Thinking Like a Non-Profit
by Terry Tyson, Executive Vice President, Communication Services
We all know that library budgets are shrinking these days. Libraries need to work harder and smarter to plug the holes in programming, collections and staffing that budget cuts create.
Some libraries are fortunate to have active friends groups who energetically raise funds for library programs and services through book sales and other fund raising events. But, that doesn’t mean that libraries can’t start doing it for themselves, as well. Here are some tried and true fundraising activities that can really work for libraries.
The Annual Appeal
The annual appeal is a renewable, reliable source of revenue for your library. Yet, many libraries shy away from doing them. We’re not sure why. If done correctly, an annual appeal can produce impressive results and create a lasting donor base. Direct mail is still one of the best ways to tell your story to your patrons and convince them that supporting your library is a worthwhile investment.
Here are some simple steps you can take to m aximize your success in establishing an annual appeal for your library. First, create a compelling letter that includes several brief stories about how your library makes a difference in your community. Use actual stories if you’ve got them. If not, create a story based on positive feedback you’ve received from your library patrons. Make sure you ask for support at least three times in your letter.
Personalize the letter with an individual address and salutation and create a teaser for the outside of the envelope. These tips can improve the chances that the recipient will actually open and read it. And, if you can find volunteers who will hand address your envelopes, so much the better!
"Hone your message carefully. The more compelling you make it, the better your response rate will be."
Always include a response envelope and a response device. It’s great to have the response device personalized as well to cut down on the amount of work the potential donor has to do. If you can’t do that, include a long flap self-addressed remittance envelope—which doubles as a response envelope and response device. The recipient can easily use it to provide the necessary information, donate by check or credit card, and mail back. Don’t bother to include return postage. It really doesn’t improve the return rate enough to justify the expense.
Hone your message carefully. The more compelling you make it, the better your response rate will be. Commit to making the annual appeal an integral part of your overall fund raising plan. It’s unlikely that you will realize a good response the first year, but stick with it. It takes several years to build a successful direct mail campaign that makes a significant difference to your bottom line. In the meantime, you are keeping in touch with your patrons and reinforcing for them what a valuable resource they have in their library.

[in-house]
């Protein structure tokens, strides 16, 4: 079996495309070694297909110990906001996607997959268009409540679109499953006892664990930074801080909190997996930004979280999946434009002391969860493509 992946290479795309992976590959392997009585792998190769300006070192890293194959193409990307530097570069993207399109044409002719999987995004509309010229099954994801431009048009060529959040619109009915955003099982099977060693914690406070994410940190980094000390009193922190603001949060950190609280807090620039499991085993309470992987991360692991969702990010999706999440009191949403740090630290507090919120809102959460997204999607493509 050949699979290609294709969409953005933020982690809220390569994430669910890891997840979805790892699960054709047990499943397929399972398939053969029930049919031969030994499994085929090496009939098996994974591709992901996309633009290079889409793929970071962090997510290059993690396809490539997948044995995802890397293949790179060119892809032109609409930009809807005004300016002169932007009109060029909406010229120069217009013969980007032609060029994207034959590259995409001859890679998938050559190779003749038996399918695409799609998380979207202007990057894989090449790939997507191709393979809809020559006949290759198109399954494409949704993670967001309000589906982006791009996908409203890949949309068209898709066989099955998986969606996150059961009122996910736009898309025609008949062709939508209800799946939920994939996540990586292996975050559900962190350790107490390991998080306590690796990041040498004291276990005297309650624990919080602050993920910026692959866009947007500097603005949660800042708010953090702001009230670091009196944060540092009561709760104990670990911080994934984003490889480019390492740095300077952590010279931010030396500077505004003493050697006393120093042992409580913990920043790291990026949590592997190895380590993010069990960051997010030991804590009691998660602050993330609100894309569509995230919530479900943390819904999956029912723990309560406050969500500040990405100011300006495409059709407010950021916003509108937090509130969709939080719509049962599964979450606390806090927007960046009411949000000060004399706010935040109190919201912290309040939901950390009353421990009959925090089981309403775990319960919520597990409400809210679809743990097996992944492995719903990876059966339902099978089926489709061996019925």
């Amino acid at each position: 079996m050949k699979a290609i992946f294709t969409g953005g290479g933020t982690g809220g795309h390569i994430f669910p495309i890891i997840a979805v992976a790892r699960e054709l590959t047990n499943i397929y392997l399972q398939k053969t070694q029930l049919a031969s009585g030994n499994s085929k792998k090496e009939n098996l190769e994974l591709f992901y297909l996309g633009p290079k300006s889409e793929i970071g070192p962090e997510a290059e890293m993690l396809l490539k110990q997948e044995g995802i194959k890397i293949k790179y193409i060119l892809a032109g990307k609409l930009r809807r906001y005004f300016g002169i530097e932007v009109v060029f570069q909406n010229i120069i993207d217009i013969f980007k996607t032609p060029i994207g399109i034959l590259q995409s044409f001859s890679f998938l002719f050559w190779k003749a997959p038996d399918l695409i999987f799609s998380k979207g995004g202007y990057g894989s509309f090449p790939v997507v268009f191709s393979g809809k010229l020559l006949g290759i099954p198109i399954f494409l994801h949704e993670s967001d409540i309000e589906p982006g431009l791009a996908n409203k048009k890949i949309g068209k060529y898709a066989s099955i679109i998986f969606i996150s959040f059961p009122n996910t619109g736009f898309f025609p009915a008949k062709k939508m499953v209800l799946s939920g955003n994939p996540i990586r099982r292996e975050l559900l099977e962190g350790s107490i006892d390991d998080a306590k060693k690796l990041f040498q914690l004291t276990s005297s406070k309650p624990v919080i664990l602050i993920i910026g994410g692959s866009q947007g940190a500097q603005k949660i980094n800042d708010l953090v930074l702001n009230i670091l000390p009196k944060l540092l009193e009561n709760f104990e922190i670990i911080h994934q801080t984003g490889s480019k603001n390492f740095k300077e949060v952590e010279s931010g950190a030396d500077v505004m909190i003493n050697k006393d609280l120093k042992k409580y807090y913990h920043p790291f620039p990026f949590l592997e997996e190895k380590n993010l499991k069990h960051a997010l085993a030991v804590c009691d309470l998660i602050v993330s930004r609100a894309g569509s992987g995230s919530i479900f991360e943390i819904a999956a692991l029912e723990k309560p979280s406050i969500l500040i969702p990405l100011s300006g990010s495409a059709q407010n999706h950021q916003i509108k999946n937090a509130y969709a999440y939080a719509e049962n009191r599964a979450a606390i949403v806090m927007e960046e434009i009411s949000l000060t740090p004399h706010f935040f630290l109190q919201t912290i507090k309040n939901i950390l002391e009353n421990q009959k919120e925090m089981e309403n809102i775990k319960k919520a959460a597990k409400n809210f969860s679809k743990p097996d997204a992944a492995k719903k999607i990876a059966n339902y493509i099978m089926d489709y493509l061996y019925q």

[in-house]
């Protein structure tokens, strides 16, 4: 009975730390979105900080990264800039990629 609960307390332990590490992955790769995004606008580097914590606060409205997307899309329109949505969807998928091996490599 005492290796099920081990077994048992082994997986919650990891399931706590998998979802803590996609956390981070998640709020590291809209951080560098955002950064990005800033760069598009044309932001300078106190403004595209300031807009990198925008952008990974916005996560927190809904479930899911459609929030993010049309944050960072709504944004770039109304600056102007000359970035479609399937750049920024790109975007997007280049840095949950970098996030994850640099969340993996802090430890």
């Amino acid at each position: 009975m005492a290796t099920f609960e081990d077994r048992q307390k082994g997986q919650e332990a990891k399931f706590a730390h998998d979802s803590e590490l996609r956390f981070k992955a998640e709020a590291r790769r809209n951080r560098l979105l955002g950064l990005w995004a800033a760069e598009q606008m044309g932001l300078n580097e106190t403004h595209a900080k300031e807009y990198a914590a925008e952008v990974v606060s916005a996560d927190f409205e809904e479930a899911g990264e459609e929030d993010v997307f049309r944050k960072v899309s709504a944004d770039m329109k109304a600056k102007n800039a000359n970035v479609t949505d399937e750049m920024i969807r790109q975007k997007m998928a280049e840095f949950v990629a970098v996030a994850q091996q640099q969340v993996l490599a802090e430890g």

Beyond the annual appeal, there are other effective ways in which libraries are raising additional funds these days. One of them is through community partnerships. For example, the Buffalo News in Buffalo, New York is partnering with the Buffalo &Erie County Public Library System in a program called “Bucks for Books.” The newspaper solicits its readers for donations to purchase books for children and adults for the 37 libraries in the county. The newspaper matches gifts of $50 or more, and all donations are acknowledged in print and online. This is just one example of how libraries can partner with local businesses to raise funds for the library and build lasting relationships with local business and the community.
Planned Giving programs are an excellent way for libraries to raise significant funding , especially from older donors on fixed incomes who are unable to contribute to the library in a substantial way during their lifetimes. Contact attorneys in your area who specialize in estate planning and encourage them to recommend your library to their clients looking for worthwhile organizations to support through a will or bequest.
Donor Recognition Opportunities
Consider creating consumer-friendly areas within your library that can be underwritten with private donations and given appropriate donor recognition.
Special Events and Merchandizing
From benefit concerts by local talent, community-wide garage sales, community cookbooks, silent auctions, and spaghetti dinners, to sales of fair-trade coffee and tote bags, there are creative and fun ways in which small sums can be raised for various library projects. Most of these require countless volunteer hours and are best left to friends groups, rather than ever-diminishing, stretched-thin library staff.
No matter what type of fund raising your library undertakes, it is crucial to thank all donors publicly, privately, and often. The mechanisms you establish to acknowledge your donors today will go a long
way toward ensuring their continued loyalty and support in the future.
You probably know about Communication Services because of our work to pass library votes across the state. Bet you didn’t know, we also specialize in direct mail fundraising and other aspects of development. We can be reached at 518-438-2826 or firstname.lastname@example.org. Samples of our work can be found atwww.commservices.net.